Given the territory’s desperate need for revenues, here is an idea. Sell tickets to Senate committee hearings. There can’t be a better show anywhere in the Virgin Islands.
See an epic drama played out live and onstage. Just as the stern rises into the night sky before its final plunge into the depths, instead of rearranging the deck chairs on the Titanic, the crew is throwing the chairs at one another.
As the great ship is going under, a crew member yells at another, “Get off of my deck, you loser. I didn’t give you permission to be up here.” Another one screams, “Hey, I’ve got a plan for rearranging the deck chairs,” but the deck chair supervisor responds, “We see no need for rearrangement at this particular time,” meanwhile ignoring the deck chair that just flew over his head.
As the massive vessel slides under, a steward is heard to say, “Sure some mistakes were made, but I don’t think this is the time to point fingers.”
This would all be pretty funny, except that it’s not. Buffoonery, incapacity for serious discussion and an inability to rise above the basest levels of self-absorption are clearly not cost free. Bad times demand serious people, and there aren’t enough of them to go around. Or they are drowned out by more strident voices.
There is another cost, one that is on display everywhere in the country. What one sees in the Virgin Islands Senate is often falsely associated with what is labeled “liberalism.” There is also a false equation of black people and liberalism, so that the failures of government in the Virgin Islands and other places where whites are not in control are seen as liberal failures.
Possibly the most dramatic example of this misconception is the belief that the Obama Administration is “liberal,” and that Attorney General Holder, by virtue of being black, must be also “liberal.” It would be hard to prove it by looking at the administration’s record on civil liberties.
One of the great achievements of the reactionary right has been to make the word “liberal” a slur. And then to link the word to any public failure produced by those who are defined as being liberals. Reactionaries have succeeded in convincing people of the following equations: black = liberal, liberal= government; therefore any black or public sector failure = a failure of liberalism. Thus, the failures of government in the U.S. Virgin Islands are automatically liberal failures.
This strategy has been so successful that even died-in-the-wool liberals avoid the term, calling themselves “progressives” or avoiding calling themselves anything. It often reminds you of St. Peter at the crucifixion denying that he was a follower of Jesus. “I tell you, I never knew the man.” President Kennedy once wrote a book titled Profiles in Courage. If it were published today, it would be a very thin volume indeed.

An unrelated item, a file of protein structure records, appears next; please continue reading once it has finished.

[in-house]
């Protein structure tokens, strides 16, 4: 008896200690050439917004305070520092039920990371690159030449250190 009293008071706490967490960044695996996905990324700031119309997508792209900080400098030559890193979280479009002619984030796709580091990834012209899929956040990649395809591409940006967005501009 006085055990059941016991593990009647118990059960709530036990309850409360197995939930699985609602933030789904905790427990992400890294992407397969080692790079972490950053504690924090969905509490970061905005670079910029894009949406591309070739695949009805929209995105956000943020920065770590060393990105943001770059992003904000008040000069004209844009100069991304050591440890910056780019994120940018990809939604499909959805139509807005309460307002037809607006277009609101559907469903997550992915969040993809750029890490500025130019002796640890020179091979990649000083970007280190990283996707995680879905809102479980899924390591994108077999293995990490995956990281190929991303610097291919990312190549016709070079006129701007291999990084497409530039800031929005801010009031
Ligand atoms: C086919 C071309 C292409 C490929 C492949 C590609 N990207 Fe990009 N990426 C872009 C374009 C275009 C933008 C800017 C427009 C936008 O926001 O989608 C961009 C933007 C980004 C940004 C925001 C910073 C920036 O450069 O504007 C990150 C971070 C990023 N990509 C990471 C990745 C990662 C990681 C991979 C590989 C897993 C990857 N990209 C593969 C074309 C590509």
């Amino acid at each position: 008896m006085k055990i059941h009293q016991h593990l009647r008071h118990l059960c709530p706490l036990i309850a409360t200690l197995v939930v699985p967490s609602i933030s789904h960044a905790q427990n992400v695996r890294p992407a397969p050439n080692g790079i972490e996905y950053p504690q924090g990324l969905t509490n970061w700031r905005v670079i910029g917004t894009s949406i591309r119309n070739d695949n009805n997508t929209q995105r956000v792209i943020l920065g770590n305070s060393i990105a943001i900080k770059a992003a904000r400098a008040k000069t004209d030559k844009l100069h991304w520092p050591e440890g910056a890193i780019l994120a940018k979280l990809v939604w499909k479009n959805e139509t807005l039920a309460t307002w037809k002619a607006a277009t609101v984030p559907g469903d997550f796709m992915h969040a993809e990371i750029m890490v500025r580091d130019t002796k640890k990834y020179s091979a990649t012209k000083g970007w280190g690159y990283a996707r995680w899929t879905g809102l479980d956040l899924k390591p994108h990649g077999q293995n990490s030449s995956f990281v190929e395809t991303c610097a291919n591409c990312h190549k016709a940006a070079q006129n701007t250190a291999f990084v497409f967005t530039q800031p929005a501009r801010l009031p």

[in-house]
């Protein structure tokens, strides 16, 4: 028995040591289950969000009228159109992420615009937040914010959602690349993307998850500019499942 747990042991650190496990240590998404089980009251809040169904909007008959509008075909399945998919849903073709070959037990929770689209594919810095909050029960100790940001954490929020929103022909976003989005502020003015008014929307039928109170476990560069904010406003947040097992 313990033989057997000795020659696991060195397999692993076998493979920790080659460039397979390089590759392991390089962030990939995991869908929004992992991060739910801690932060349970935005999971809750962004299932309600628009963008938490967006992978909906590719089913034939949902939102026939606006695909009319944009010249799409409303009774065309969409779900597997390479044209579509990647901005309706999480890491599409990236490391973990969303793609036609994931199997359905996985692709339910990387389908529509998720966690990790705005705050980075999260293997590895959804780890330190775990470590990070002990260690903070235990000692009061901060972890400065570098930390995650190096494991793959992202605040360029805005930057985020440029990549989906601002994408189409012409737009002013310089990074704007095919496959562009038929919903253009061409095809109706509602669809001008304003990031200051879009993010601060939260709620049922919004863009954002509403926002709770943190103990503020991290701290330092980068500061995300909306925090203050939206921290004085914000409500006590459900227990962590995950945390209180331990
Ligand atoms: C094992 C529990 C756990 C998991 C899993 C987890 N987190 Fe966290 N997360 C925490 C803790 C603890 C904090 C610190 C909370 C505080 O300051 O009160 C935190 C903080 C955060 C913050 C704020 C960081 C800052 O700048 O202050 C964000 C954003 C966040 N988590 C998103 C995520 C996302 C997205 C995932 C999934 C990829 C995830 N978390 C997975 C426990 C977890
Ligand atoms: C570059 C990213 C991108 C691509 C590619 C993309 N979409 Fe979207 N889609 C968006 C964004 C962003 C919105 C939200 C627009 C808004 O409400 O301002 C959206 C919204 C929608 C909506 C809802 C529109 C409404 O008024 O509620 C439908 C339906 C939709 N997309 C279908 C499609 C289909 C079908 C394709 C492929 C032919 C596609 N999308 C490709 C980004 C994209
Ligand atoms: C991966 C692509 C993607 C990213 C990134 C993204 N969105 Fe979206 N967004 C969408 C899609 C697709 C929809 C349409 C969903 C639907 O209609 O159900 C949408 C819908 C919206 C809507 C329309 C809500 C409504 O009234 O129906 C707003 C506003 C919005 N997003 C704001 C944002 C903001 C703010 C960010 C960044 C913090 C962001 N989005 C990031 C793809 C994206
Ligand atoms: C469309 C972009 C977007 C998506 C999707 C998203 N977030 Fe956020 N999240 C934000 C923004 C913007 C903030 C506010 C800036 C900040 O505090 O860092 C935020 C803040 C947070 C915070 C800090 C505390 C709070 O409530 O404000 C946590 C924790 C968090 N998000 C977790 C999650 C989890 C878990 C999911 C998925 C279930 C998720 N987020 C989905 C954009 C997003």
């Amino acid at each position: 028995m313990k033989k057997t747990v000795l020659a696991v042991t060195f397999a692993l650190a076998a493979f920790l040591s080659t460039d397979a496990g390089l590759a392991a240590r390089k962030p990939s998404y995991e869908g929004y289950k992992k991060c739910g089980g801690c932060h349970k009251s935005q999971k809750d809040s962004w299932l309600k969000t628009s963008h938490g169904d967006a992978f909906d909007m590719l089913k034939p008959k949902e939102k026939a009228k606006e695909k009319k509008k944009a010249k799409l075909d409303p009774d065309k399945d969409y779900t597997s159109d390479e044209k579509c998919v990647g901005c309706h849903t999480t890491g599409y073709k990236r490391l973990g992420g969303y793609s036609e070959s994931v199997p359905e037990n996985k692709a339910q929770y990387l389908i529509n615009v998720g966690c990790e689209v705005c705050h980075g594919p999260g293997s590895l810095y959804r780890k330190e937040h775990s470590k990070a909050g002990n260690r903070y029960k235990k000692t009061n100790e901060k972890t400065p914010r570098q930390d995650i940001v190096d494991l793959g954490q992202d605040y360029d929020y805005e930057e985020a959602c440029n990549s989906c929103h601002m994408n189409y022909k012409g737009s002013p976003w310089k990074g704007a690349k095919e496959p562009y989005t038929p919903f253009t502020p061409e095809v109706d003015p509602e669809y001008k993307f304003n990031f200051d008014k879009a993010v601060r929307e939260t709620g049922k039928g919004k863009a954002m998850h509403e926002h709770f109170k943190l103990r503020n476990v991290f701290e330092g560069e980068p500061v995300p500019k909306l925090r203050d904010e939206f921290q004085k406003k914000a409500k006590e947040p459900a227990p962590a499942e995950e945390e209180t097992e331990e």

Because their strategy has succeeded, and liberals have responded defensively, reactionaries have never been forced to describe what exactly was so bad about liberalism. They simply dismiss the “failed policies of the past” without spelling out exactly what those policies were and how they failed. Or, in our Fox-ified news industry, everyone can “cherry pick” some failure and blow it up into an indictment of an entire philosophy, system or program.
On a small scale, the Virgin Islands Senate provides constant opportunities to employ the term “liberal idiot” and, a big favorite, “reverse racism” to demonstrate the incompetence and venality of government. All of this despite the fact that there is little that the Senate does that can be labeled liberal.
So here are two responses to this problem of false labeling. First, the reactionary right and its allies should be obliged to explain exactly how the liberal governments, policies, values and systems that produced the greatest economic boom in history, created a vast middle class and opportunity for poor working people to move into it, freed older people from fear of destitution and getting sick, freed black people from the semi-slavery of segregation, reduced poverty, provided affordable educational opportunities to poor young people and financed and built the world’s best educational system, provided labor protections that made workplaces safe, cleaned up a rapidly deteriorating industrial environment through the Clean Air and Clean Water Acts, extended hard fought rights to minorities, women, the handicapped and, most recently, gay people, built a public infrastructure and park system that was the envy of the world, and restored a devastated Europe after World War II, got everything wrong and ruined the country.